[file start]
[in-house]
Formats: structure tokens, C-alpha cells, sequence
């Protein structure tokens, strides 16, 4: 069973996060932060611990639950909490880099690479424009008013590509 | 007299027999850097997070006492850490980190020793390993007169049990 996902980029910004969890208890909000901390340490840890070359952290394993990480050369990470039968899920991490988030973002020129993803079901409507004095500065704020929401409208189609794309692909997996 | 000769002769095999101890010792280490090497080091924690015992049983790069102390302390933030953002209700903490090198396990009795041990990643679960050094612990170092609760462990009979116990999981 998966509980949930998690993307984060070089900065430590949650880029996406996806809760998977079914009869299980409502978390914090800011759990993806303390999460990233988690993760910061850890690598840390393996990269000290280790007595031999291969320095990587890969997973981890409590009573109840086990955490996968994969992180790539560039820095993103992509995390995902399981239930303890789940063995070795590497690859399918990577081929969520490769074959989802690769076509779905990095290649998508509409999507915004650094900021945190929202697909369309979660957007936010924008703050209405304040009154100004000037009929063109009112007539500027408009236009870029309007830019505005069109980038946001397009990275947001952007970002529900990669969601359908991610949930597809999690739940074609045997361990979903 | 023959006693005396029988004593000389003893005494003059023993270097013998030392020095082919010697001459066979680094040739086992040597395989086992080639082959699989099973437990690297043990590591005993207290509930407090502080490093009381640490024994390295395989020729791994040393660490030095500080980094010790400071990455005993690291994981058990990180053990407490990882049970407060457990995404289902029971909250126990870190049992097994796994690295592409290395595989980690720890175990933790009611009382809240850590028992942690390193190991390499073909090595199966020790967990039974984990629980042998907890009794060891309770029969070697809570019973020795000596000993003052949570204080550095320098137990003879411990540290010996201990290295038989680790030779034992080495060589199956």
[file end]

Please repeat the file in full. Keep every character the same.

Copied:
[in-house]
Formats: structure tokens, C-alpha cells, sequence
């Protein structure tokens, strides 16, 4: 069973996060932060611990639950909490880099690479424009008013590509 | 007299027999850097997070006492850490980190020793390993007169049990 996902980029910004969890208890909000901390340490840890070359952290394993990480050369990470039968899920991490988030973002020129993803079901409507004095500065704020929401409208189609794309692909997996 | 000769002769095999101890010792280490090497080091924690015992049983790069102390302390933030953002209700903490090198396990009795041990990643679960050094612990170092609760462990009979116990999981 998966509980949930998690993307984060070089900065430590949650880029996406996806809760998977079914009869299980409502978390914090800011759990993806303390999460990233988690993760910061850890690598840390393996990269000290280790007595031999291969320095990587890969997973981890409590009573109840086990955490996968994969992180790539560039820095993103992509995390995902399981239930303890789940063995070795590497690859399918990577081929969520490769074959989802690769076509779905990095290649998508509409999507915004650094900021945190929202697909369309979660957007936010924008703050209405304040009154100004000037009929063109009112007539500027408009236009870029309007830019505005069109980038946001397009990275947001952007970002529900990669969601359908991610949930597809999690739940074609045997361990979903 | 023959006693005396029988004593000389003893005494003059023993270097013998030392020095082919010697001459066979680094040739086992040597395989086992080639082959699989099973437990690297043990590591005993207290509930407090502080490093009381640490024994390295395989020729791994040393660490030095500080980094010790400071990455005993690291994981058990990180053990407490990882049970407060457990995404289902029971909250126990870190049992097994796994690295592409290395595989980690720890175990933790009611009382809240850590028992942690390193190991390499073909090595199966020790967990039974984990629980042998907890009794060891309770029969070697809570019973020795000596000993003052949570204080550095320098137990003879411990540290010996201990290295038989680790030779034992080495060589199956």